Sleep Book Empowers Readers

You know the feeling when you find a book that just clicks? That’s how I felt about Matthew Walker’s Why We Sleep. It’s like a light bulb went on—finally, someone gets the battle I’ve been fighting since high school, the one against insomnia. Now, Dr. Walker isn’t your run-of-the-mill sleep doc. He’s got a PhD in neurophysiology and leads the Sleep and Neuroimaging Lab at UC Berkeley. The guy’s basically a sleep scientist superhero, so you can bet he knows his stuff. His book isn’t just about why sleep matters. It’s a gold mine on how it can sharpen your mind, brighten your mood, and even help keeping cancer and […]

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Where the Last Rose Blooms

Ashley Clark’s third installment in the Heirloom Secrets series, a dual-narrative historical novel, intertwines the lives of two women bonded by loss and a hidden language of flowers. The suspenseful story flips between post-Katrina New Orleans and Civil War-era Charleston, focusing on Alice, a florist who stumbles upon an embroidered mystery, and Clara, a Confederate general’s daughter, turned abolitionist spy. The women, separated by centuries, share a common determination and depth of spirit as they face challenges including slavery, societal prejudices, and personal demons. The novel shines with its well-crafted female protagonists, both embodiments of resilience and faith. The historical fabric of the narrative, particularly Clara’s journey, is richly woven, […]

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The Marriage Portrait

In Maggie O’Farrell’s The Marriage Portrait, the historical backdrop of Renaissance Italy leaps off the page, bringing us the tale of Lucrezia de’ Medici, third daughter of Cosimo de’ Medici, Grand Duke of Tuscany—a figure shrouded in obscurity and tragedy. O’Farrell paints a vivid picture of young Lucrezia, who much prefers the strokes of her paintbrush and exploring the Palazzo over the harsh expectations of nobility. Lucrezia’s life takes a sharp turn at 12 when she’s promised to Alfonso d’Este, Duke of Ferrara—her deceased sister’s once-intended. Once she enters the duke’s world at age 15, Lucrezia faces the challenge of threading her way through the intricate politics of her new […]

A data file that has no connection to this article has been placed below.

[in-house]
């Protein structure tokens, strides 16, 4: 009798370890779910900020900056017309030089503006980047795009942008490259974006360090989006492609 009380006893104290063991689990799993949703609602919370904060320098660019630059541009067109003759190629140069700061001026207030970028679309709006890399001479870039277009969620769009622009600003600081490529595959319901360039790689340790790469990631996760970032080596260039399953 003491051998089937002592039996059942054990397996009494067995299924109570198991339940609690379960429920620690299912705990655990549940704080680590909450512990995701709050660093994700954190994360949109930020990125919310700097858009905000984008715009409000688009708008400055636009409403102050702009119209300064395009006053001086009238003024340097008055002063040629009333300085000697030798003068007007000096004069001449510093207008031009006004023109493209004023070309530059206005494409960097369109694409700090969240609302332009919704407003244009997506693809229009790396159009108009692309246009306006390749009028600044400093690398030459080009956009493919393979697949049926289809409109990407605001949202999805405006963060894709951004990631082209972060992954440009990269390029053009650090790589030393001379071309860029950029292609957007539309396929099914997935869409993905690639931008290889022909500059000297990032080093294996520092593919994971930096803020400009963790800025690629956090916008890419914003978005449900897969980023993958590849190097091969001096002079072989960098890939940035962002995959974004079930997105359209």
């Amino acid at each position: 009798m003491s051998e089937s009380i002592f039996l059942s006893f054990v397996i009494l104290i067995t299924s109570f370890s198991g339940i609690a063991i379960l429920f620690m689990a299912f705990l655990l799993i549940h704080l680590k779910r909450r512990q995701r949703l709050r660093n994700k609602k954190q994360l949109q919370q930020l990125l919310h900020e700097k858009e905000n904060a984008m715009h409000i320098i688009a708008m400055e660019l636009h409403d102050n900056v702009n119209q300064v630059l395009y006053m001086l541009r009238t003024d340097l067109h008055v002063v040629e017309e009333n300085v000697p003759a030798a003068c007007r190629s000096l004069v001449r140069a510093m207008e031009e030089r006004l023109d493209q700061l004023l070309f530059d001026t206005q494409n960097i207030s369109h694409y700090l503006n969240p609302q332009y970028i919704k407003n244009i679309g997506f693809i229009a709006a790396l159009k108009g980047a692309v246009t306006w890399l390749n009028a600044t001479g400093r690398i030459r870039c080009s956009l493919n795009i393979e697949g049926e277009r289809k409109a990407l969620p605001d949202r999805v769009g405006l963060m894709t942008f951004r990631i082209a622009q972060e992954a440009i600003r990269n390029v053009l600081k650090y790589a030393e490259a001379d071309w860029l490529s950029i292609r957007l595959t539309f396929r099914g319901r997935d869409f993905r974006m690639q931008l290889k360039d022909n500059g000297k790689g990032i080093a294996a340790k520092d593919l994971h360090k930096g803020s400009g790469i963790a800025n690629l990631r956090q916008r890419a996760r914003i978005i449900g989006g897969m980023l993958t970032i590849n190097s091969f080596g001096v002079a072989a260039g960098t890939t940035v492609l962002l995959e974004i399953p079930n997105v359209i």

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Amy’s Picks and Pans, Issue 27

  Hey fellow bookies! Spring has sprung, birds are looking for love, and flower bulbs are popping through the moldering ground. Just imagine, with a gentle breeze stirring the air, there’s nothing like kicking back with a good book. So, let’s grab a cup of something yummy and dive into this month’s hits and misses in the literary world. I’ve got my stack right here, and I’m ready to share my thoughts. Let’s find out which books might become your sun-soaked companions and which ones might just be better used as doorstops. As always, these are just my opinions, you may think differently. Ready? Let’s turn the page!   Remarkably […]

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The Secret Keeper of Jaipur

Alka Joshi returns with her signature blend of rich narrative and vivid imagery. The Secret Keeper of Jaipur picks up the threads of Lakshmi’s life a dozen years after we left her in The Henna Artist. Escaping from a scandal in Jaipur, Lakshmi finds sanctuary in the foothills of the Himalayas, creating a new life with her sharp-witted adoptive son, Malik, and her doctor husband. It’s now 1969 and Malik is studying the building trade as an intern at the Facilities Office of the Jaipur Royal Palace. Their latest project is a state-of-the-art cinema. More than a thousand people flock to Jaipur’s Royal Jewel Cinema on opening night. But as […]